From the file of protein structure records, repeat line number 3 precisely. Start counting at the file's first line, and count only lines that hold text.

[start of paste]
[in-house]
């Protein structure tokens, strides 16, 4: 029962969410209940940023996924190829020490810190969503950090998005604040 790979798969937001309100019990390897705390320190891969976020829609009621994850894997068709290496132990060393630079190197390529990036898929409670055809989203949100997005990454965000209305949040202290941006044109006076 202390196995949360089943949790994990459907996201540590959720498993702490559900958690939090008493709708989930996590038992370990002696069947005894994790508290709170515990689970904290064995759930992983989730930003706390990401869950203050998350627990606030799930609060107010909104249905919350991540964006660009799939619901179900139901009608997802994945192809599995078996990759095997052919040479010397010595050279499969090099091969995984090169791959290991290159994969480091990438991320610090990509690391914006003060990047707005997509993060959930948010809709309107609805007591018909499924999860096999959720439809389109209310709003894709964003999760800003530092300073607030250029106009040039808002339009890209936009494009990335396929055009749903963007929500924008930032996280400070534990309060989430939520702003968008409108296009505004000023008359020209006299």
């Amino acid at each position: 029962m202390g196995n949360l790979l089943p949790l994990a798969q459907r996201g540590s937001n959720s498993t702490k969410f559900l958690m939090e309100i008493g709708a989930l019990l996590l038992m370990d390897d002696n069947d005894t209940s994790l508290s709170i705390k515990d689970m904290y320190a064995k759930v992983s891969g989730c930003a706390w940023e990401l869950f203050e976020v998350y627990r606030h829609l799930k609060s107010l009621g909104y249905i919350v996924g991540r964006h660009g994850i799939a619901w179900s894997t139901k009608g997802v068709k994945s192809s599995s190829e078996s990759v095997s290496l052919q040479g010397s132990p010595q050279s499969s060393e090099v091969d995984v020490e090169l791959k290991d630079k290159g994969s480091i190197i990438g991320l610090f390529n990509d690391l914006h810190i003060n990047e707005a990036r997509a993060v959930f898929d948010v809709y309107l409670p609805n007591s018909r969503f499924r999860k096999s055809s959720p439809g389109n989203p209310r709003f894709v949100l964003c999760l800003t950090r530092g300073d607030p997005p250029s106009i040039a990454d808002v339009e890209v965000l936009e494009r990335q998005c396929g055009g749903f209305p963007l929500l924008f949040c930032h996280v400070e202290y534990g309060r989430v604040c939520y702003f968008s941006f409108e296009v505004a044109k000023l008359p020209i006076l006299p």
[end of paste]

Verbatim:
């Amino acid at each position: 029962m202390g196995n949360l790979l089943p949790l994990a798969q459907r996201g540590s937001n959720s498993t702490k969410f559900l958690m939090e309100i008493g709708a989930l019990l996590l038992m370990d390897d002696n069947d005894t209940s994790l508290s709170i705390k515990d689970m904290y320190a064995k759930v992983s891969g989730c930003a706390w940023e990401l869950f203050e976020v998350y627990r606030h829609l799930k609060s107010l009621g909104y249905i919350v996924g991540r964006h660009g994850i799939a619901w179900s894997t139901k009608g997802v068709k994945s192809s599995s190829e078996s990759v095997s290496l052919q040479g010397s132990p010595q050279s499969s060393e090099v091969d995984v020490e090169l791959k290991d630079k290159g994969s480091i190197i990438g991320l610090f390529n990509d690391l914006h810190i003060n990047e707005a990036r997509a993060v959930f898929d948010v809709y309107l409670p609805n007591s018909r969503f499924r999860k096999s055809s959720p439809g389109n989203p209310r709003f894709v949100l964003c999760l800003t950090r530092g300073d607030p997005p250029s106009i040039a990454d808002v339009e890209v965000l936009e494009r990335q998005c396929g055009g749903f209305p963007l929500l924008f949040c930032h996280v400070e202290y534990g309060r989430v604040c939520y702003f968008s941006f409108e296009v505004a044109k000023l008359p020209i006076l006299p």